you went from one chaotic deck to another as you might do on a Carnival, Holland America or MSC vessel. A cause for the cruise line's concern would have to be the casino which, despite the presence of a number of game tables, was virtually empty the entire trip.

Our stateroom, which to our surprise was upgraded by our friends prior to departure, is comparatively huge by shipboard standards. Two bathrooms, each of them larger than you would find on the larger ships, as well as ample room to move around and enjoy the cabin. At one point we peaked in on the standard cabins and found that they, too are large and comfortable with a nice nautical theme to them. As I noted in a previous column, too many ships are trying to resemble Vegas casinos rather than the sailing vessels which are their true heritage. Thankfully Windstar gets that fact and -- hopefully -- doesn't lose sight of this as they take each of their vessels in for a reported refit over the next year.

One of our big concerns before boarding was the quality of entertainment we would find. The size of the ship, and the limited number of passengers, had us wondering if there would be a compromise when it came to the talent. I should note that I am not necessarily a fan of the large, Vegas-style production shows which have overrun most cruise ships. If I want a Vegas vacation, I go to Vegas. I understand this is a minority opinion, but in the spirit of fair comment it's something you must consider when reading my review of this cruise. The Wind Surf does not feature any such shows. Instead we have two groups, one a full band which plays jazz, pop and some softer rock style music, and a duo who play a less energetic and yet still entertaining set -- designed more for dinner hour than for cocktails.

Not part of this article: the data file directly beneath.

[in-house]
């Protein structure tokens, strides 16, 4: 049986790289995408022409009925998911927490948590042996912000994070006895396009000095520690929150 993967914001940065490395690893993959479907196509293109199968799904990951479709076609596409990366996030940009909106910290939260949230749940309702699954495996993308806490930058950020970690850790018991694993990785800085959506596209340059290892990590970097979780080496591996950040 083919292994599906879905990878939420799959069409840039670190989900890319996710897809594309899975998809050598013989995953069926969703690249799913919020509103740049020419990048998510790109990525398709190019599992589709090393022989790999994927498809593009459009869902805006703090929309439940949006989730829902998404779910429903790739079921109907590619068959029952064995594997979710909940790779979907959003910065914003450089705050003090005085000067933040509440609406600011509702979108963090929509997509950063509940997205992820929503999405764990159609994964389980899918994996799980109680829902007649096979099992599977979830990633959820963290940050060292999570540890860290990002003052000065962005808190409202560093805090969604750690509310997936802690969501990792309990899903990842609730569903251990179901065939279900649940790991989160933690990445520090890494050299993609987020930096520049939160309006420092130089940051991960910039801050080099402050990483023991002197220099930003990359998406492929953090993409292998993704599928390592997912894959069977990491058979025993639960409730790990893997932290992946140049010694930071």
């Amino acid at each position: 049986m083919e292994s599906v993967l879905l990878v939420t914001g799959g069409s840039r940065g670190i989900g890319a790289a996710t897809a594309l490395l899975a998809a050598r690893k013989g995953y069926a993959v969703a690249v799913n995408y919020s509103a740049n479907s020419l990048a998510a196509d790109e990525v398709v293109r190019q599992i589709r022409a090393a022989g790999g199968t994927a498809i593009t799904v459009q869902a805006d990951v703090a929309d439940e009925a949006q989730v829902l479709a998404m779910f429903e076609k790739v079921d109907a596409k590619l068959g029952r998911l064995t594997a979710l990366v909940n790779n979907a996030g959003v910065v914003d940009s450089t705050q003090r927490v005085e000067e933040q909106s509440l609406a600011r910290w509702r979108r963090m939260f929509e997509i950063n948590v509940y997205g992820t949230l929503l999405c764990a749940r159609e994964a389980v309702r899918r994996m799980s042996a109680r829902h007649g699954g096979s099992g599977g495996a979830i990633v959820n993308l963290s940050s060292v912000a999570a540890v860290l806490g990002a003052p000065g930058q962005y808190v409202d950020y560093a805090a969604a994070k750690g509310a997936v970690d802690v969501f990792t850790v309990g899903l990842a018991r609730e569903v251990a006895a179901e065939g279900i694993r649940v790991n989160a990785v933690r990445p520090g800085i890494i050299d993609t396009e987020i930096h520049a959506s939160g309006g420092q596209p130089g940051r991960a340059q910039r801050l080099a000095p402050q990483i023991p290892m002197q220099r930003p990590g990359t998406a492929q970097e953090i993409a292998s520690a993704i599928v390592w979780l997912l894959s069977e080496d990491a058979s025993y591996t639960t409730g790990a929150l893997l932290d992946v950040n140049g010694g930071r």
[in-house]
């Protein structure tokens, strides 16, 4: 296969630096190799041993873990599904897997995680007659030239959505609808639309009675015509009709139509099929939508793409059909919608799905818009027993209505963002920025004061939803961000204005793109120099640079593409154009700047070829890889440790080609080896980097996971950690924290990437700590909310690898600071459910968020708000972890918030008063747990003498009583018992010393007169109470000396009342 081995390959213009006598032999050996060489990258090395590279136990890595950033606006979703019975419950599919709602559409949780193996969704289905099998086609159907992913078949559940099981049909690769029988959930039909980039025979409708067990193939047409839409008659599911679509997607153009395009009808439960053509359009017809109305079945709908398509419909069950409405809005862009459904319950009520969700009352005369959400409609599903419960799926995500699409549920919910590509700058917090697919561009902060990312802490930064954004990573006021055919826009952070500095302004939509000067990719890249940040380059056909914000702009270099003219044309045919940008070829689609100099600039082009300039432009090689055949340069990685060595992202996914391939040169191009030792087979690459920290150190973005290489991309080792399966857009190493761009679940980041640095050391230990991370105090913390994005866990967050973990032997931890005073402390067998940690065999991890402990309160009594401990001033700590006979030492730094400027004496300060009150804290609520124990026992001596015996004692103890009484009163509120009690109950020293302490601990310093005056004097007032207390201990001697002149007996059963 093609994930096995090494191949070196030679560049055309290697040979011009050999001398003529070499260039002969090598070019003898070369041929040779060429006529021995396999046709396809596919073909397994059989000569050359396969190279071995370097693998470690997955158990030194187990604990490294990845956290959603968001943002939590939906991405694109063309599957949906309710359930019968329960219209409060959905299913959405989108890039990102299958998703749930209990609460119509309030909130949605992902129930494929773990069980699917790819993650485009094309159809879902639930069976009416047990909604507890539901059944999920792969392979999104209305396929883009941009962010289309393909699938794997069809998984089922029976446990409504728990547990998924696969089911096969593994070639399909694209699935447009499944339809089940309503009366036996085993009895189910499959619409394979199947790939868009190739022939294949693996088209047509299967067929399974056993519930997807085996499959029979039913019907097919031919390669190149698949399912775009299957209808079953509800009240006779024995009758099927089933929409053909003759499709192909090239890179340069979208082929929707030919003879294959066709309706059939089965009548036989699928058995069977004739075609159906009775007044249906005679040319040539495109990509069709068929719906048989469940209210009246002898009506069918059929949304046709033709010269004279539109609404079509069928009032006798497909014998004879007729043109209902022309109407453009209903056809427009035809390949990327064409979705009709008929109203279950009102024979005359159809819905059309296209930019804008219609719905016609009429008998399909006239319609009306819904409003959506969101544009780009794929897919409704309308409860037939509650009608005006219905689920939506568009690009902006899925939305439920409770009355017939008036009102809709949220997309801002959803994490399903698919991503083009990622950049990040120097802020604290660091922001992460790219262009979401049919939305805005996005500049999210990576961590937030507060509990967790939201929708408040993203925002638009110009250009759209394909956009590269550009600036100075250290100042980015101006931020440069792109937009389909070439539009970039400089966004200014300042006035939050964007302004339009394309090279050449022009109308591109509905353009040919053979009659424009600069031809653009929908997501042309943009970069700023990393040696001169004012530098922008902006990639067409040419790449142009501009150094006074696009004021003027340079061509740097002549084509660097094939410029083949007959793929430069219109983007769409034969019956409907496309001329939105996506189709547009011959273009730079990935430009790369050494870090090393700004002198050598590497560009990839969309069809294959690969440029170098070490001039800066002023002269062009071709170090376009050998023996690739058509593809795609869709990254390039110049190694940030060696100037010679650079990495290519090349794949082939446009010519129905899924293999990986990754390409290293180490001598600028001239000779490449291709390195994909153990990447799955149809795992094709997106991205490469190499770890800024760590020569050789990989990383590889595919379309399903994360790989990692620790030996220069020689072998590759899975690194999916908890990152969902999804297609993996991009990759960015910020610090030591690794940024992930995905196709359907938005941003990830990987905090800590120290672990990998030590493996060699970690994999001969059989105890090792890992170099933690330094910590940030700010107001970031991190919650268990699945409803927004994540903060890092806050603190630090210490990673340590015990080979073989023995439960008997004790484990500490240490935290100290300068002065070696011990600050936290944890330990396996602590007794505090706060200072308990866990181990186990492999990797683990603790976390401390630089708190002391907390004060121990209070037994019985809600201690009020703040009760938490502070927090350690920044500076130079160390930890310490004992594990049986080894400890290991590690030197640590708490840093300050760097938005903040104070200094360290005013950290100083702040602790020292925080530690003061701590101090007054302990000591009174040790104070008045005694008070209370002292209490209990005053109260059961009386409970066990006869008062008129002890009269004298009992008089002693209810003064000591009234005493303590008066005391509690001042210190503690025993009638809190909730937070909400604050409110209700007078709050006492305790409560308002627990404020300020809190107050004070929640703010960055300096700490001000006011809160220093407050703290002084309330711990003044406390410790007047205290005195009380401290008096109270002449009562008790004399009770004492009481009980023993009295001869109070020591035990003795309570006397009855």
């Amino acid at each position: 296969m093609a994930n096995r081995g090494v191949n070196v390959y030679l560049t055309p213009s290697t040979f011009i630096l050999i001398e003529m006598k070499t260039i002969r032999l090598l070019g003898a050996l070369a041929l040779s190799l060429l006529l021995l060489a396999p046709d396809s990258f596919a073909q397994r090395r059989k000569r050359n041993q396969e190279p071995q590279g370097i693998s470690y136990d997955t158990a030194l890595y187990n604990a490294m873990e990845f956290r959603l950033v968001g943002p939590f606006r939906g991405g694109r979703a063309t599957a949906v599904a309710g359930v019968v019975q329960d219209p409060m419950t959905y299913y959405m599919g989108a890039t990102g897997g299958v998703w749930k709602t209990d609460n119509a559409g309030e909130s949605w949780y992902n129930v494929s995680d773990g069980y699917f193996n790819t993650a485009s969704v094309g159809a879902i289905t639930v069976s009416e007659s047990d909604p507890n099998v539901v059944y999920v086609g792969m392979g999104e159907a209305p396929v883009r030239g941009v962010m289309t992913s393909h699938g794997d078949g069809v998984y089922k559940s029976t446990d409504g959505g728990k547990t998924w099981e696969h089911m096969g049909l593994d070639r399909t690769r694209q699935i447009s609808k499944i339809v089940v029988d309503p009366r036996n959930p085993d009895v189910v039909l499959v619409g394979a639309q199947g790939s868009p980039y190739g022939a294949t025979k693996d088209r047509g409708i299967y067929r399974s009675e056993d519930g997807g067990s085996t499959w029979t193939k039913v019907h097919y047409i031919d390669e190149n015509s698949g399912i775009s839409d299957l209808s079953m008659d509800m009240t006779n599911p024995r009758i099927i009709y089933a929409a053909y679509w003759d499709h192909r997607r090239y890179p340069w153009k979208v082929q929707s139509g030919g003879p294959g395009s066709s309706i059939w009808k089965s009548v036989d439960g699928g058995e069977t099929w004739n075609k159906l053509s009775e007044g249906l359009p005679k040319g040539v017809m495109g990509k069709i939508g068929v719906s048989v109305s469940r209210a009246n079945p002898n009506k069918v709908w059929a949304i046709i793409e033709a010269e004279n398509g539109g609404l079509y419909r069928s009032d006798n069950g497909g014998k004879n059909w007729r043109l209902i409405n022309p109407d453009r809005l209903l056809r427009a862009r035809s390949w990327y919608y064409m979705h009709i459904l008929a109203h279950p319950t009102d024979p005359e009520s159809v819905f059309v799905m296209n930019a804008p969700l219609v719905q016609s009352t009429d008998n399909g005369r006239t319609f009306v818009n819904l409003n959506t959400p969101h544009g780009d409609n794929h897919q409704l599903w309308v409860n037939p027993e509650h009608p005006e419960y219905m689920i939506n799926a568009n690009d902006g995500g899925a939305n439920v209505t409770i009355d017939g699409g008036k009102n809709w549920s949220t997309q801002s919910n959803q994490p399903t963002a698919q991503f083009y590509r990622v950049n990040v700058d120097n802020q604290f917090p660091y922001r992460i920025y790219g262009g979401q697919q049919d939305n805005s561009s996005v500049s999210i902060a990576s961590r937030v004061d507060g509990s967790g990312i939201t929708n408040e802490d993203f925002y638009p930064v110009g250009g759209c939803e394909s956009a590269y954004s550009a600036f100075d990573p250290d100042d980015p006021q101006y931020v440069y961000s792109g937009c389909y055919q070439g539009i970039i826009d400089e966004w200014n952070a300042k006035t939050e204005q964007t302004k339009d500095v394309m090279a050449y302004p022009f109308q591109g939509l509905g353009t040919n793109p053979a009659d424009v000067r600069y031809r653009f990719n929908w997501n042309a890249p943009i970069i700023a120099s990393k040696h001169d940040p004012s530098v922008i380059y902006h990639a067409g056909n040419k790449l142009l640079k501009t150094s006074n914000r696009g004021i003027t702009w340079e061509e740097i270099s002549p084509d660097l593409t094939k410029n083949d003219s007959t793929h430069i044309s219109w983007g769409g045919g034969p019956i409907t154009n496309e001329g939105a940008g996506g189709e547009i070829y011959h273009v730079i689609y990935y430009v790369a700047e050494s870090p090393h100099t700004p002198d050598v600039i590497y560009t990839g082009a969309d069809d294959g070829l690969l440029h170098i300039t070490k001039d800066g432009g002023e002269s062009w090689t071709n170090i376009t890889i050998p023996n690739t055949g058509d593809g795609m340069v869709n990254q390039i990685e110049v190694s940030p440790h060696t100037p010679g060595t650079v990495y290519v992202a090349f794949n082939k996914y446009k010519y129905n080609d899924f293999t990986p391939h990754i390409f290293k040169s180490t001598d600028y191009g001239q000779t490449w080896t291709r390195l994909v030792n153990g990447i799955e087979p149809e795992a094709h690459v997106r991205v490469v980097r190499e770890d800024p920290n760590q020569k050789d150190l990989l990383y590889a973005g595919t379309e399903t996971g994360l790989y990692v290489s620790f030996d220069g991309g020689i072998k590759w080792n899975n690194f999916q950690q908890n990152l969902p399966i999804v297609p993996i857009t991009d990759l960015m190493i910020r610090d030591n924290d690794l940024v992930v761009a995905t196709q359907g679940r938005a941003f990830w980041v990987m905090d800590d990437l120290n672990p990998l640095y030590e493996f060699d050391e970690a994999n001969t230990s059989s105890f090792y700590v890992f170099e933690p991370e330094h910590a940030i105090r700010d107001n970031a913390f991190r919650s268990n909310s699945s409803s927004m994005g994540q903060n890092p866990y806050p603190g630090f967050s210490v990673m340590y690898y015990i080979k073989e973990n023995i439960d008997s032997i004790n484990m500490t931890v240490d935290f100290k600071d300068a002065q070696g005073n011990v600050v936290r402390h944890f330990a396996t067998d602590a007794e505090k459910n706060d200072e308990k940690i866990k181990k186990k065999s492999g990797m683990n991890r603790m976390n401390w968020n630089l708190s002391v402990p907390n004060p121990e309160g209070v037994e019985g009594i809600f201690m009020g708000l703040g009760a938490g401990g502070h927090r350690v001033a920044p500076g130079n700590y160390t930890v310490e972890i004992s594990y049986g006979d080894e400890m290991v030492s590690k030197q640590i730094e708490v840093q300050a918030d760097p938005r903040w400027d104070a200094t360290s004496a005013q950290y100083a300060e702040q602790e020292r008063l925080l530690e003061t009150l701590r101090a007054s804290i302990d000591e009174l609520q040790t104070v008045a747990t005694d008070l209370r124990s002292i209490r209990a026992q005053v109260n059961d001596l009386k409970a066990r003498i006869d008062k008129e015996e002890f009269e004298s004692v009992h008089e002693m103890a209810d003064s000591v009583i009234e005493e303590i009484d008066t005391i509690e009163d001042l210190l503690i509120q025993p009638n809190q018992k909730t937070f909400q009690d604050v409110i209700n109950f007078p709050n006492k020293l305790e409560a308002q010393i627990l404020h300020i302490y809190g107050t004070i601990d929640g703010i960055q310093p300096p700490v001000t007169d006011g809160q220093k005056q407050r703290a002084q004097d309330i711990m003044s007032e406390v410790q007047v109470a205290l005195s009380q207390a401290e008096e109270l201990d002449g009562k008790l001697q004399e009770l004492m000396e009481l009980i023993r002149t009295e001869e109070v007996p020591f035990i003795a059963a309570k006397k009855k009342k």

RAIN, the duo, are quite talented, and from what I have seen have accumulated quite a reputation and following among the Surf's return passengers. Unfortunately we never got enough time just to sit and listen to them, but I've noted that Rain gets applause from a number of cruise sites and board postings, so I'm going to give them a nod of approval and move along to the slightly less noted but certainly noteworthy other group, TOP SOCIETY, who are --in my opinion -- certifiably excellent. The vocals and playing are terrific, and they have quite a solid range of material, ensuring that everyone in the audience will hear something they like. Top marks for Top Society.

I will admit to being pleasantly surprised by the ship, her crew, and the overall experience of sailing on a Windstar vessel. Without trying to be an advertisement for them -- and being one nonetheless -- I will state categorically that it is money well spent. Fascinating itinerary -- at least so far -- great people, food and overall experience. Gotta admit it's been a pleasure getting to know them. Halfway through the journey and already I'm regretting the day we disembark.

Maybe a pirate-like mutiny is in order? I may talk to the other passengers and see if there's much support...I'm sure the crew would go along.

Meanwhile, today promises to be a quiet and lazy one. And I can't see a better place to do it than right here on the afterdeck of the Surf. Tomorrow we're in Sicily, but for now I'm going to sit back and admire the view. And save the mutiny for another day. It's just too much work.
Always good advice